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How to Select a Disc Spring

Disc springs, or Belleville washers, are cone-shaped discs that elastically deform to a shorter height when subjected to a load along the axis of symmetry. This elastic deformation characterizes the spring action. Century Spring offers a large selection of stock disc springs available for purchase online. Shop stock die springs online now or request a quote for custom springs.

About Our Disc Springs

Our disc spring fabrication is subject to exacting manufacturing and quality control standards. Materials used are generally in annealed condition and hardened to within a range of Rc 44-51 depending on material thickness. The standard material for Century Spring’s disc springs is high carbon C-1075 for general use at room temperature. All discs are preset so that they will not significantly relax under load over time.

Disc springs are used singly or in stacks to achieve a desired load and travel. In general, they function best under conditions requiring very high load in confined space or short travel. Under these constraints, it is often not practical or even possible to use a coil spring.

Century Spring also offers pre-stressed disc springs specifically sized for use with bolts (see part numbers beginning with “CDS”). The primary function of the disc in this application is to create a constant bolt load in bolted assemblies. Load compensation for differential expansion due to heat or dissimilar metals such as electrical connection bolting, or in wear situations, or when “torque- setting” is required are good examples of disc spring use.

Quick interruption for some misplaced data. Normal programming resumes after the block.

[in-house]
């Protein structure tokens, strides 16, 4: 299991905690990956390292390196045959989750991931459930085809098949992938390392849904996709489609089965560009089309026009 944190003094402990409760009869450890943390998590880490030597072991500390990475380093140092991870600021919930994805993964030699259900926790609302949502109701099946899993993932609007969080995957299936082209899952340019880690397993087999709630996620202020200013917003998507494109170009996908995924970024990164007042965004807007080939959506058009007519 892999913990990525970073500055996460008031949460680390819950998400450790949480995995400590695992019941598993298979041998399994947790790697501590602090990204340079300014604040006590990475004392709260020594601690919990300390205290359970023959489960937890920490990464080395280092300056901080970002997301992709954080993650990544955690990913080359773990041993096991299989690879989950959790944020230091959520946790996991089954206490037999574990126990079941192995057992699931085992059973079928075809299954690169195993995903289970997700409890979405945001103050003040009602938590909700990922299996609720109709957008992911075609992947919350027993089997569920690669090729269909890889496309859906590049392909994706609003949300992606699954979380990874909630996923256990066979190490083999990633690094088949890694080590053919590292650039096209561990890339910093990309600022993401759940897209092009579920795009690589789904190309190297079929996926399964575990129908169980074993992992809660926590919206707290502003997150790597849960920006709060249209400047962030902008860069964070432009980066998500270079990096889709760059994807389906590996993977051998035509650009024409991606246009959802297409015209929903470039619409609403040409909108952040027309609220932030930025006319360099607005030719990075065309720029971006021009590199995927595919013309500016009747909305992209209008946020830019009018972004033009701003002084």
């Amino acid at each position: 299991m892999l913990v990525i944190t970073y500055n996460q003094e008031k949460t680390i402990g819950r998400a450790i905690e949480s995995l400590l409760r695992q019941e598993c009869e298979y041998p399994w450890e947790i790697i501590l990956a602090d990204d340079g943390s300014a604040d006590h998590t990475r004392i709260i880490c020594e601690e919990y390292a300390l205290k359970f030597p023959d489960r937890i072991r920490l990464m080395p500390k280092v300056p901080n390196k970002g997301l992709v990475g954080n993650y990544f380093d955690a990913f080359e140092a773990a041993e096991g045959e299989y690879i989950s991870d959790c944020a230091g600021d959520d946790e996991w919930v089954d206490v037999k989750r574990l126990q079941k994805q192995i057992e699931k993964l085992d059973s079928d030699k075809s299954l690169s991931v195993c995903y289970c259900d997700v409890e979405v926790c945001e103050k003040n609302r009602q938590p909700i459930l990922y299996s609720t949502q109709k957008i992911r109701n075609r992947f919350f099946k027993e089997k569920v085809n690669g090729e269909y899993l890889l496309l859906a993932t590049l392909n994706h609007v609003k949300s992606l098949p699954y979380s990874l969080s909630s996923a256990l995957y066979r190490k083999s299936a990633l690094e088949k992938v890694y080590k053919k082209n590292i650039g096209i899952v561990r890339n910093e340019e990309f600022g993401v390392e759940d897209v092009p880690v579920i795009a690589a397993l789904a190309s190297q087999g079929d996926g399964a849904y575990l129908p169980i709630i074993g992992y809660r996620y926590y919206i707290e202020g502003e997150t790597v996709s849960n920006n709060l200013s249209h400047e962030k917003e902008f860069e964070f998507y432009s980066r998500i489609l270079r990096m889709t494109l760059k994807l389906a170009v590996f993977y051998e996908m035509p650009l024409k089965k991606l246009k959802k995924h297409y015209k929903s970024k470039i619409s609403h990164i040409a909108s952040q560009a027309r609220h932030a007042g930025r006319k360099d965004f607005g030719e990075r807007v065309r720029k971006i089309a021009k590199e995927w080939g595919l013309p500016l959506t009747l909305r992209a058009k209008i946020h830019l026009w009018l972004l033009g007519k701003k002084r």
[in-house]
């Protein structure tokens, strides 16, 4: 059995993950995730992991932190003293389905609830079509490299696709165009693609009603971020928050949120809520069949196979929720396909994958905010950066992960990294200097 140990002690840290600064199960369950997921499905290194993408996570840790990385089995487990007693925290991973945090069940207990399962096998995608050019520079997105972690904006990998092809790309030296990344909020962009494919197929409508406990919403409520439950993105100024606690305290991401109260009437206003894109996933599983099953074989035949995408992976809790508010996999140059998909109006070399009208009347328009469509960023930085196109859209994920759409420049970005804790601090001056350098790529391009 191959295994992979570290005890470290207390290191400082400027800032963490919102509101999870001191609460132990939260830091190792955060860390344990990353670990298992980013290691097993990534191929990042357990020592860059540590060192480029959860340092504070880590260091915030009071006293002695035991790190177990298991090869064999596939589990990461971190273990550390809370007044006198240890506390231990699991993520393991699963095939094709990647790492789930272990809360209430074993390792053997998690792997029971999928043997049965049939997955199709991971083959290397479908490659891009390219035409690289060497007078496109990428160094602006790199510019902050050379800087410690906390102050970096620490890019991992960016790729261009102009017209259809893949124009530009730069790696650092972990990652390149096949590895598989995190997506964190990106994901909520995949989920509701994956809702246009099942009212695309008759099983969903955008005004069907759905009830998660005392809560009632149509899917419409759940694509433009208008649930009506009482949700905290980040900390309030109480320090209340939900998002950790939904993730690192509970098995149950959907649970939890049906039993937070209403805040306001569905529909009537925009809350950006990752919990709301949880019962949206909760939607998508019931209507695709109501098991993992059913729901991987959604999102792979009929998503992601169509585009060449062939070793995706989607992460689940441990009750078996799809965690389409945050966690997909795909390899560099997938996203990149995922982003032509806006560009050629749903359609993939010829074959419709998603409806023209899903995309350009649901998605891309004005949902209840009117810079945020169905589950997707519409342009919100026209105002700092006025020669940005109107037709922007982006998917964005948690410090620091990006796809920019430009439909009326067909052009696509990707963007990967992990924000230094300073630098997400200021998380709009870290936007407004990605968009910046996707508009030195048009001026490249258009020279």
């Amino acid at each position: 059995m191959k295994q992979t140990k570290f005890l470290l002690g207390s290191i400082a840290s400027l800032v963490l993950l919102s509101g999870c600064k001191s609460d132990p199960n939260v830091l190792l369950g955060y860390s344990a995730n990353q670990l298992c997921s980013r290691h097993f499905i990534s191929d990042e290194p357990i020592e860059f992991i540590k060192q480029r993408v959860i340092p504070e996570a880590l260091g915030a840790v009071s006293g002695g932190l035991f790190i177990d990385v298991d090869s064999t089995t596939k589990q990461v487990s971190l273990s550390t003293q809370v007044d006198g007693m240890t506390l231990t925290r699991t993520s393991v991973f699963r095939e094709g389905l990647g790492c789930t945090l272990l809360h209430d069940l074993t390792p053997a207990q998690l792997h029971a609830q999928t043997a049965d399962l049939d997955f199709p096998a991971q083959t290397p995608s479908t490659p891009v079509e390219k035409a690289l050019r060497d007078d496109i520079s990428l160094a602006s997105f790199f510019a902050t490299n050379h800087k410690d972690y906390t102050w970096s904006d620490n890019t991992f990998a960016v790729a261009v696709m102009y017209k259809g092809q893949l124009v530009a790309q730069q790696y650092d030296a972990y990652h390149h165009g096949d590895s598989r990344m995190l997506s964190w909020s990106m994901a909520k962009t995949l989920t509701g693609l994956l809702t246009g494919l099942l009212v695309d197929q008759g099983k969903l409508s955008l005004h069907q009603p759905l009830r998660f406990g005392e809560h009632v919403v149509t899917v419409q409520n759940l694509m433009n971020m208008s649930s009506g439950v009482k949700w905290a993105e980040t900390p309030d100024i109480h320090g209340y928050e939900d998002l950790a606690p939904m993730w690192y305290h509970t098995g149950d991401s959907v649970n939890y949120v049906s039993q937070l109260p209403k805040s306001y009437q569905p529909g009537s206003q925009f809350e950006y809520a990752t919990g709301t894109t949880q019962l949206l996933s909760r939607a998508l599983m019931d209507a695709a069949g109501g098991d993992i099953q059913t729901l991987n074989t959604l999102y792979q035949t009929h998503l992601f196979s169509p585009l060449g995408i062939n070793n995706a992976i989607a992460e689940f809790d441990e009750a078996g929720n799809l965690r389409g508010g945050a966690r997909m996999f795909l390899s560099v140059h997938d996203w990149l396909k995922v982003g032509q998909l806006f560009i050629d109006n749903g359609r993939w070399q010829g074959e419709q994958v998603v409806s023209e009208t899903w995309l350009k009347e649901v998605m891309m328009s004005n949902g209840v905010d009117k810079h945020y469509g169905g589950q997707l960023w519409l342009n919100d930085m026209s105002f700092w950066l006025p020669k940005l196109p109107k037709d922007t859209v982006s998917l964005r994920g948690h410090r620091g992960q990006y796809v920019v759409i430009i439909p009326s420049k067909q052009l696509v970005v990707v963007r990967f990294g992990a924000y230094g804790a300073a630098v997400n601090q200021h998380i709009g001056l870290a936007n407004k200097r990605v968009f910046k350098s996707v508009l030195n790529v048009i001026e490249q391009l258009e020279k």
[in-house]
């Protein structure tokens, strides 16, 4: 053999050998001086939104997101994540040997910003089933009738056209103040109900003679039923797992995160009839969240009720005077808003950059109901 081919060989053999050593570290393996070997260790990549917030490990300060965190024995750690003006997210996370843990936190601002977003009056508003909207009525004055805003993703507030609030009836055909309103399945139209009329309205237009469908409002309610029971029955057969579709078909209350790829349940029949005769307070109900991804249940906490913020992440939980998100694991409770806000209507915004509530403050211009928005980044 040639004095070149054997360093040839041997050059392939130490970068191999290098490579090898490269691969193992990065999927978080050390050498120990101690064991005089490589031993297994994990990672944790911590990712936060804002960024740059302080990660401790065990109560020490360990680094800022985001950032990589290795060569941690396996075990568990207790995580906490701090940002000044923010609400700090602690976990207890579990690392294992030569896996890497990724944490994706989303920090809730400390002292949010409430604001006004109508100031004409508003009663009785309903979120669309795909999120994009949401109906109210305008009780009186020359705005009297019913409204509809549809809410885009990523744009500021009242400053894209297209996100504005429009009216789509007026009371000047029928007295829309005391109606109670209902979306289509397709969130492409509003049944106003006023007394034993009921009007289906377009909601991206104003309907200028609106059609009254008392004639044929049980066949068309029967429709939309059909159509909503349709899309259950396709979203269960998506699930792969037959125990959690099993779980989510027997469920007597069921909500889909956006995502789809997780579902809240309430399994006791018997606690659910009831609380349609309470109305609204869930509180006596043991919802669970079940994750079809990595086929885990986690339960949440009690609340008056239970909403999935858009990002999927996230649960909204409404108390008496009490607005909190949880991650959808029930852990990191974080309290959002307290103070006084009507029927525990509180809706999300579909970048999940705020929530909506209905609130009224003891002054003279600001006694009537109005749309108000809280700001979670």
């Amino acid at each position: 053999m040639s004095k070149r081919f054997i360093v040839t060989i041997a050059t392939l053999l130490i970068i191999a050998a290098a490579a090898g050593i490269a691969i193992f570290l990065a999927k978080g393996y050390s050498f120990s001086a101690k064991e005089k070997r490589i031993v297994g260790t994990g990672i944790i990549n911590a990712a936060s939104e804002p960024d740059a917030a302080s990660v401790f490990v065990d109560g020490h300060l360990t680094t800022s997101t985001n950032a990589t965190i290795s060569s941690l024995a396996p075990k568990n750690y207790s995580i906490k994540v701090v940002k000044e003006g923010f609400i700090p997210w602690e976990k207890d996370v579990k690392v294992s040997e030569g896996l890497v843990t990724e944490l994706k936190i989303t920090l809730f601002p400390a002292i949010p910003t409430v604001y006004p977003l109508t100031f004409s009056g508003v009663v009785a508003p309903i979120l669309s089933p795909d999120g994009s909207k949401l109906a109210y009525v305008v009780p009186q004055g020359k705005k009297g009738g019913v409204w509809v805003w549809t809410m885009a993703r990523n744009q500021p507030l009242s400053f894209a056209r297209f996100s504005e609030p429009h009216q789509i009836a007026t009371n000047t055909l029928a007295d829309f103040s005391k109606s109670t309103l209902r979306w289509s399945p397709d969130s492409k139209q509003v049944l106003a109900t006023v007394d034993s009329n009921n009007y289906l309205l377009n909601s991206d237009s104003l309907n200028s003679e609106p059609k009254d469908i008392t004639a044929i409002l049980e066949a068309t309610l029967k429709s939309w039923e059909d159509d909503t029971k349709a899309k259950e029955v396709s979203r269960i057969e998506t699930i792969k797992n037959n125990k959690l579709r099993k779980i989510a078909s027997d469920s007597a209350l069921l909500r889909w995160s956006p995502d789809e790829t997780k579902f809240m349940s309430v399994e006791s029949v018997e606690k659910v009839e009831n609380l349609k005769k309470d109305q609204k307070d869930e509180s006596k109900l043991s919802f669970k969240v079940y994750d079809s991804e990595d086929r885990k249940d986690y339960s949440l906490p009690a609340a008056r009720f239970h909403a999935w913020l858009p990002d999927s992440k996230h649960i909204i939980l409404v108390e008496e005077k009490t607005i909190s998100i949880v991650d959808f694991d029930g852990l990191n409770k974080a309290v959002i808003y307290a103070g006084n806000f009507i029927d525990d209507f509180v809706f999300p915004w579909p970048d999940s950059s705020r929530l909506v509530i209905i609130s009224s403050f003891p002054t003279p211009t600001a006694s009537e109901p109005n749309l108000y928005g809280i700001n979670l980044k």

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Load Deflection

Load Deflection Characteristics

The figure to the right, Load Deflection Characteristics of Disc Springs, can help you select the right spring for your application. For more details, please see page 420 in the Century Spring Catalog.

Disc Spring Load/Deflections For Various h/t Ratios

When the spring is loaded on its inside diameter so that it can be deflected beyond the flat position, the greatest possible deflection can be utilized. Since the load-deflection data beyond the flat position are symmetrical, the plot has been labeled so that loads may be determined for beyond the 100-percent flat position by reading it upside-down.

Series and Parallel Use

Using Disc Springs in Series and Parallel

As a means of increasing the deflection or the load, disc springs can be used in series or parallel, or in a combination of series and parallel as shown in the figures on on the right. Deflection for a stack in series of identical discs is equal to the number of discs multiplied by the deflection of one, while the load is equal to the load carried by one disc. When the discs with an h/t ratio greater than 1.3 are used in a stack, the loaddeflection curve will be erratic as some discs will invert through the flat position.

In disc spring stacks, particularly those with parallel units, friction should be considered. Sliding friction is created at the disc’s adjoining, moving surfaces. As a result, the deflection which occurs when loading a stack of discs will lag as the stack is unloaded (hysteresis). This characteristic may be taken advantage of in shock or oscillatory loaded systems needing damping.

Contact Us

For further design and engineering resources, visit the resource center or for specific questions related to our products or services, contact us.